How To Word A Wedding Invitation

Deciding on how to word your Wedding Invitations can be quite a daunting task what with all the rules for tradition and etiquette.

But my simple guide below will help you choose the best style of wording for your Wedding Invitations…

How to Word Your Wedding Invitation

First thing’s First…

First of all you will need to decide whether you want to go for Formal or Informal Invitation wording…

But let the style of your day dictate this!

You might want to go for formal if you are getting married in a Church followed by a Black Tie Reception in a Hotel Ballroom…

And you might want to go informal if you are getting married in a Registry Office followed by a Casual Dinner Reception in a nearby restaurant…


The Rules

  • Wedding Invitations are traditionally written in third person
  • All words are spelt out. Abbreviations should not be used for times, dates and locations i.e ‘2pm’ should be ‘two o’clock’ and ‘Rd should be ‘Road’. The two exceptions to this rule in an address are ‘Saint (St.)’ and ‘Mount (Mt.)’
  • In names use Roman Numerals i.e ‘Richard II’, rather than ‘Richard the Second’ or ‘Richard 2nd’
  • Full stops and commas should be omitted except for ‘Jr.’, ‘Mr.’ and ‘Mrs.’ or where a break is required on a single line i.e ‘on Saturday, the 7th of June’ and in addresses
  • Numbers are spelt out as words i.e ‘1’ becomes ‘One’ unless the number has more than two digits
  • Only start with a capital letter if it is at the beginning of a new sentence – not at the start of a new line.
  • Proper Nouns aside, only the day of the week and month should be capitalised, the year should not be
  • Typically the first letter of the reception line is capitalised, however, traditionally it is not.


What to Include…

There are 7 key elements that should be included in a Wedding Invitation…

  1. The hosts’ names
  2. The request
  3. The Bride and Grooms’ names
  4. Date and time of the ceremony
  5. The ceremony venue name and town
  6. The reception venue name and town {if different from the ceremony}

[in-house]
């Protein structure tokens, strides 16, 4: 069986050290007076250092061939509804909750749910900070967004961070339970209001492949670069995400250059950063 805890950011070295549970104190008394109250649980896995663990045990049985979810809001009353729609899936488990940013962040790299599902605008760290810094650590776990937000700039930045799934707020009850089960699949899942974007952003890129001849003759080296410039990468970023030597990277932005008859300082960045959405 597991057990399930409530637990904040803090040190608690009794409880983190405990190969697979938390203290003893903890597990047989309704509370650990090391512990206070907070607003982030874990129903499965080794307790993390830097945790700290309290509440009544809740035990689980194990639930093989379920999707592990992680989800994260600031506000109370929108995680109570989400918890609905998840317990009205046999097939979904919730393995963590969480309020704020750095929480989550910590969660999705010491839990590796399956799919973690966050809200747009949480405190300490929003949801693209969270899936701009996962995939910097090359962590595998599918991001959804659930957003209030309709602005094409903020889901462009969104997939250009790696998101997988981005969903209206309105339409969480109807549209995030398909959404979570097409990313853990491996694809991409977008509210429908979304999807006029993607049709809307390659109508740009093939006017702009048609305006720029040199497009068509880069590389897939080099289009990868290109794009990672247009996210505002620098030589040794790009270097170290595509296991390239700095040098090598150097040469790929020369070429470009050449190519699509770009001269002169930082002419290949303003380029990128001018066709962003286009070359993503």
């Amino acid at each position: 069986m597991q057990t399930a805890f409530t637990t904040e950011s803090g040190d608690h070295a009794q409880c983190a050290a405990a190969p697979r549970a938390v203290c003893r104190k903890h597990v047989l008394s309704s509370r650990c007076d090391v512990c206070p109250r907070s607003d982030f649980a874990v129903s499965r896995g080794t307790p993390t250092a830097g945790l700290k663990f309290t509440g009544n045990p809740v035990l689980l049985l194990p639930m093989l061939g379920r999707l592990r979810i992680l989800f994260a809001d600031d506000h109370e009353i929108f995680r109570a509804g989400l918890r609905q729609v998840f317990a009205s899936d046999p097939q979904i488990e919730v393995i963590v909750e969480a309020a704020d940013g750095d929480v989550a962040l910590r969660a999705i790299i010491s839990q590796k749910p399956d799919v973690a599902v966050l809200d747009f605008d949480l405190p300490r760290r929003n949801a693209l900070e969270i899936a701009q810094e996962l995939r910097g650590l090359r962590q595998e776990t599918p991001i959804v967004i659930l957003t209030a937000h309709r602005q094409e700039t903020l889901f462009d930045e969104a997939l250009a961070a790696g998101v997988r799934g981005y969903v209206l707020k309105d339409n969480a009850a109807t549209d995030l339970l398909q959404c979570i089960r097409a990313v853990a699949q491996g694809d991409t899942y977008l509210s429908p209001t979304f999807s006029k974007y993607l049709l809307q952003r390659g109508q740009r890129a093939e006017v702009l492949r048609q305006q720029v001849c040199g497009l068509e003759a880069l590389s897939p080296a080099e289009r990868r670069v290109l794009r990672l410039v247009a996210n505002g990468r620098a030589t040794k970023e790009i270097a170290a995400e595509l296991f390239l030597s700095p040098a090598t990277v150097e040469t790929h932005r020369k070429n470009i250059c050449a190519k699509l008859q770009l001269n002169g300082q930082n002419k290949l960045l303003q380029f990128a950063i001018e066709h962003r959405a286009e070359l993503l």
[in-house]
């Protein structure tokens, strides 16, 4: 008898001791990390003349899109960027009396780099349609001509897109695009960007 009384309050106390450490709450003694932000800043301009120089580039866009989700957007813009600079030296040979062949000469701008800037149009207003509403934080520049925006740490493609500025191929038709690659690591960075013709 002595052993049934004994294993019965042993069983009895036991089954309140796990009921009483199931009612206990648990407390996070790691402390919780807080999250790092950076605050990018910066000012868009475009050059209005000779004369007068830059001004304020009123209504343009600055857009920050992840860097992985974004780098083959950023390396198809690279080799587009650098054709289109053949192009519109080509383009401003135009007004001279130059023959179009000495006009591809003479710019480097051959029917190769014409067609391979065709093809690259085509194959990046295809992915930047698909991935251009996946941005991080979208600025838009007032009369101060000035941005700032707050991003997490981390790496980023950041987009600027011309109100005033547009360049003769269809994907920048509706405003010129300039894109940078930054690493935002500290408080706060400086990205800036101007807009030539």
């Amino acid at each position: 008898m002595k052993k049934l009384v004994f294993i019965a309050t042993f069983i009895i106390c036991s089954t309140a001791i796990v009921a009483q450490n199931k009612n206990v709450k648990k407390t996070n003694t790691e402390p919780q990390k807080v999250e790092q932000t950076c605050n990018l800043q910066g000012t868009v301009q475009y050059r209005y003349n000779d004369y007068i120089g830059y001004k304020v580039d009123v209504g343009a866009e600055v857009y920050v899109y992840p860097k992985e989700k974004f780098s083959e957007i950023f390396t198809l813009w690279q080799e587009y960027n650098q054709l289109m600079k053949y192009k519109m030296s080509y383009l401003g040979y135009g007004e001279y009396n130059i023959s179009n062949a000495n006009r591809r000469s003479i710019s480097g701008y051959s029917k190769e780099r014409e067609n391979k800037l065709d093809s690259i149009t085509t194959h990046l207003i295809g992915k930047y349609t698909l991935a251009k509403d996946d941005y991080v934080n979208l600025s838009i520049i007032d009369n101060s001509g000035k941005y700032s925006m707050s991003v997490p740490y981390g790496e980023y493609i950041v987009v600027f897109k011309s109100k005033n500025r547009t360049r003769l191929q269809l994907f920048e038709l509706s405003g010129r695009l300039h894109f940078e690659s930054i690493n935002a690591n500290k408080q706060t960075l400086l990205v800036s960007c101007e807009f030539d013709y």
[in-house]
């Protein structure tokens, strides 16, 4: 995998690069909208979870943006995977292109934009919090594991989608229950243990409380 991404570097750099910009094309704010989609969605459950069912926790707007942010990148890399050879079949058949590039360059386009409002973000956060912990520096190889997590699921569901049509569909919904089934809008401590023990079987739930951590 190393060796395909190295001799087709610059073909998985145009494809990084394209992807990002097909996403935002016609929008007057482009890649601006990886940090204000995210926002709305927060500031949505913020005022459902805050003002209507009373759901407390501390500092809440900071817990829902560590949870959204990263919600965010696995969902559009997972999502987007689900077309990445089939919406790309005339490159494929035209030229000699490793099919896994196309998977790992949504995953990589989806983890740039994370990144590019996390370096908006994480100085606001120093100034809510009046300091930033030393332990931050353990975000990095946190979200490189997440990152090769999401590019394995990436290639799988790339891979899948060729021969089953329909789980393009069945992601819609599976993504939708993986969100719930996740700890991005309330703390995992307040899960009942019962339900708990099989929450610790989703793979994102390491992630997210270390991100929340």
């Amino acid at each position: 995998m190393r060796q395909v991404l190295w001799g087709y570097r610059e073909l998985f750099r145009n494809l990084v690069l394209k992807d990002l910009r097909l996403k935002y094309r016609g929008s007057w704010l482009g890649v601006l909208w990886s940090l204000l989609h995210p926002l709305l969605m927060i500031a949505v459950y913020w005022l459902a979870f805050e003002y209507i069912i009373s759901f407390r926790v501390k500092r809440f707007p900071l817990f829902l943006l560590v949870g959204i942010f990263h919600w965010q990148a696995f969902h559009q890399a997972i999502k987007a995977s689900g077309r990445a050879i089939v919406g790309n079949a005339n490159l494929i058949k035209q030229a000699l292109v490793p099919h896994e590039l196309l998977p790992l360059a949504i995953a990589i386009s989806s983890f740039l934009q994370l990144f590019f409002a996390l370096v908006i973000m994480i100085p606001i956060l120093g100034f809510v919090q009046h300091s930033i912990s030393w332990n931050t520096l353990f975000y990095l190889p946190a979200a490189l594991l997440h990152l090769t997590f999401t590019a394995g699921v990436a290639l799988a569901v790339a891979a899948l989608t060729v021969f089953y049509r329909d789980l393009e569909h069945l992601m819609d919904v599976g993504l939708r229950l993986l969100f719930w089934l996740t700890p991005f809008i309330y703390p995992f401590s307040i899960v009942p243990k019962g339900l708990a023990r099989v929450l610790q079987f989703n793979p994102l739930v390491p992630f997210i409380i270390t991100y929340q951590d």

7. RSVP information.

A typical Wedding Invitation may also include formal wording such as:

  • A finish time i.e ‘Carriages at midnight’
  • A dress code. i.e ‘Black Tie’

1. How to Write the Hosts Names

  • Include the most senior host’s name first
  • Use the full names of those hosting
  • Use the host’s formal titles such as Doctor or Professor
  • The full title should be written out and not abbreviated i.e. Doctor not Dr. or Reverend not Rev. or Captain not Capt.

2. How to Write the Request

  • ‘the honour of your presence’ if the ceremony is a Religious one, or
  • ‘the pleasure of your company’ or “cordially invites you to attend” if the ceremony is a Civil one

3. How to Write the Bride’s Name

  • Regardless of who is hosting the Bride’s name is always be written before the Groom’s name
  • The Bride’s name traditionally includes her first and middle names but not her title
  • The Bride’s surname is not included if either or both of her parents are hosting
  • The Bride’s surname is often included if the Bride and Groom are hosting; if they are hosting with their families or if the Groom’s parents are hosting.

4. How to Write the Groom’s Name

  • The Groom’s name traditionally includes his title, first name, middle name and surname
  • However if the Bride and Groom are hosting or hosting with their families the Groom’s title is not included.

5. How to Write the  Date and Times

Writing the date I often consider what looks best on the overall formality of the wording, layout of the chosen invite and the font used. It is more common to write ‘Saturday, 27th June 2016. However, longhand dates often look nice i.e ‘Saturday the Twenty-Seventh of June, Two Thousand and Sixteen’.

Times should be written in the clearest way possible to avoid any ambiguity i.e ‘3.15 p.m.’,  ‘3 o’clock’ or ’12 Noon’ and half hours should be written as ‘half after three o’clock’ not ‘half past 3’ or ‘three thirty’ {but I prefer the latter}.

6. How to Write Ceremony Details

Typically the street address is not needed unless omitting it would lead to confusion, or your Wedding is taking place at the host’s home. The City and County are written out in full.

7. How to Write Reception Details

Very formal Invitations include this information on a separate card. Otherwise, it can be printed on the Invitation if there is room; if the ceremony and reception will take place at the same location, you may print “and afterward at the reception” or “reception immediately following.” When the reception is elsewhere, the location goes on a different line. Include the time if not immediately following the ceremony.

8. How to Write RSVP Details

If you require a response and you are not including a RSVP Card to be completed by your guests you will need to a RSVP section on your Invitation, which is typically found at the bottom left of the Invitation.

If you need to specify a RSVP this can be written in the short form to ensure it isn’t confused with the Wedding date.

Note that RSVP is short for ‘réspondez s’il vous plaît’ which is French for “please reply” therefore writing “Please RSVP” is essentially stating “please” twice.


But to be perfectly honest, now that you know ‘the rules’ go with whatever style of wording that sits right with you and the overall tone for your Wedding day… just remember to put clarity and simplicity first!

Love, Leonie xx


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